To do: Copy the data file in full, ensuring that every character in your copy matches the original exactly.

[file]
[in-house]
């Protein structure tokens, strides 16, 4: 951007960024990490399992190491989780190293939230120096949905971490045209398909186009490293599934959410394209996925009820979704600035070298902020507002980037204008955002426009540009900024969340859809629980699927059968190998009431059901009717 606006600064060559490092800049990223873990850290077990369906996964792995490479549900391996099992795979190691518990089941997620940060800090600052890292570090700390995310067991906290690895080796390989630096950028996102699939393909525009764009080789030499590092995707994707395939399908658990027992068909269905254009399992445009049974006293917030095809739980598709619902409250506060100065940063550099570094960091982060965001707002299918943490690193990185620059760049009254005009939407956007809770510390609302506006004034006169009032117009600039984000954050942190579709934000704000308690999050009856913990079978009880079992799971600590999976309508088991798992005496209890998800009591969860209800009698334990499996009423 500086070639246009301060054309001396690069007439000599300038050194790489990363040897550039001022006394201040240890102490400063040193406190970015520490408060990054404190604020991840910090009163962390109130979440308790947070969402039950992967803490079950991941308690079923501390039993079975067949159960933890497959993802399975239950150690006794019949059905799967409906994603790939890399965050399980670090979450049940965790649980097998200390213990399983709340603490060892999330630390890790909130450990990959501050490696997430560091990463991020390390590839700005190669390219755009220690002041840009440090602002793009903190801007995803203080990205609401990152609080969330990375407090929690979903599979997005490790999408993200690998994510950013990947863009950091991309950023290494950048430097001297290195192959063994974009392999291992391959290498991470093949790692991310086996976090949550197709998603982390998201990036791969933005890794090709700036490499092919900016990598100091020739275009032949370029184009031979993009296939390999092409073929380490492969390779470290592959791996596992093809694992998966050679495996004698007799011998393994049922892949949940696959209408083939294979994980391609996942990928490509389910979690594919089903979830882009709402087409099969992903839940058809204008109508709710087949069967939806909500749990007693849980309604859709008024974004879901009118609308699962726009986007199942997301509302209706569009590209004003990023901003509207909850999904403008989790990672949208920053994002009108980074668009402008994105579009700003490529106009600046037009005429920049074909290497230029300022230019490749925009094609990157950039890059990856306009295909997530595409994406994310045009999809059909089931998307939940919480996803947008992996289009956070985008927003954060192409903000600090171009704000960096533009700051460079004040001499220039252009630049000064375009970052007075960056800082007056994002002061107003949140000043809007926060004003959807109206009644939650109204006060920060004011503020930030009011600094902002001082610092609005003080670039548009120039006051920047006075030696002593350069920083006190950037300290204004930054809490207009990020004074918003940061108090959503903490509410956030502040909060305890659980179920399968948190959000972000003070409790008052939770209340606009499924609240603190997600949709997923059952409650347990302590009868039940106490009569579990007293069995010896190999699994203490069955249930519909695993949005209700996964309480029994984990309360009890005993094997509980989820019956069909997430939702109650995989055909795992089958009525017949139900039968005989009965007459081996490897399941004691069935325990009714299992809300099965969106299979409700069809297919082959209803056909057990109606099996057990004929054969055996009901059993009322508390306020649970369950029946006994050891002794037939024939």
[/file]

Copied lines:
[in-house]
């Protein structure tokens, strides 16, 4: 951007960024990490399992190491989780190293939230120096949905971490045209398909186009490293599934959410394209996925009820979704600035070298902020507002980037204008955002426009540009900024969340859809629980699927059968190998009431059901009717 606006600064060559490092800049990223873990850290077990369906996964792995490479549900391996099992795979190691518990089941997620940060800090600052890292570090700390995310067991906290690895080796390989630096950028996102699939393909525009764009080789030499590092995707994707395939399908658990027992068909269905254009399992445009049974006293917030095809739980598709619902409250506060100065940063550099570094960091982060965001707002299918943490690193990185620059760049009254005009939407956007809770510390609302506006004034006169009032117009600039984000954050942190579709934000704000308690999050009856913990079978009880079992799971600590999976309508088991798992005496209890998800009591969860209800009698334990499996009423 500086070639246009301060054309001396690069007439000599300038050194790489990363040897550039001022006394201040240890102490400063040193406190970015520490408060990054404190604020991840910090009163962390109130979440308790947070969402039950992967803490079950991941308690079923501390039993079975067949159960933890497959993802399975239950150690006794019949059905799967409906994603790939890399965050399980670090979450049940965790649980097998200390213990399983709340603490060892999330630390890790909130450990990959501050490696997430560091990463991020390390590839700005190669390219755009220690002041840009440090602002793009903190801007995803203080990205609401990152609080969330990375407090929690979903599979997005490790999408993200690998994510950013990947863009950091991309950023290494950048430097001297290195192959063994974009392999291992391959290498991470093949790692991310086996976090949550197709998603982390998201990036791969933005890794090709700036490499092919900016990598100091020739275009032949370029184009031979993009296939390999092409073929380490492969390779470290592959791996596992093809694992998966050679495996004698007799011998393994049922892949949940696959209408083939294979994980391609996942990928490509389910979690594919089903979830882009709402087409099969992903839940058809204008109508709710087949069967939806909500749990007693849980309604859709008024974004879901009118609308699962726009986007199942997301509302209706569009590209004003990023901003509207909850999904403008989790990672949208920053994002009108980074668009402008994105579009700003490529106009600046037009005429920049074909290497230029300022230019490749925009094609990157950039890059990856306009295909997530595409994406994310045009999809059909089931998307939940919480996803947008992996289009956070985008927003954060192409903000600090171009704000960096533009700051460079004040001499220039252009630049000064375009970052007075960056800082007056994002002061107003949140000043809007926060004003959807109206009644939650109204006060920060004011503020930030009011600094902002001082610092609005003080670039548009120039006051920047006075030696002593350069920083006190950037300290204004930054809490207009990020004074918003940061108090959503903490509410956030502040909060305890659980179920399968948190959000972000003070409790008052939770209340606009499924609240603190997600949709997923059952409650347990302590009868039940106490009569579990007293069995010896190999699994203490069955249930519909695993949005209700996964309480029994984990309360009890005993094997509980989820019956069909997430939702109650995989055909795992089958009525017949139900039968005989009965007459081996490897399941004691069935325990009714299992809300099965969106299979409700069809297919082959209803056909057990109606099996057990004929054969055996009901059993009322508390306020649970369950029946006994050891002794037939024939």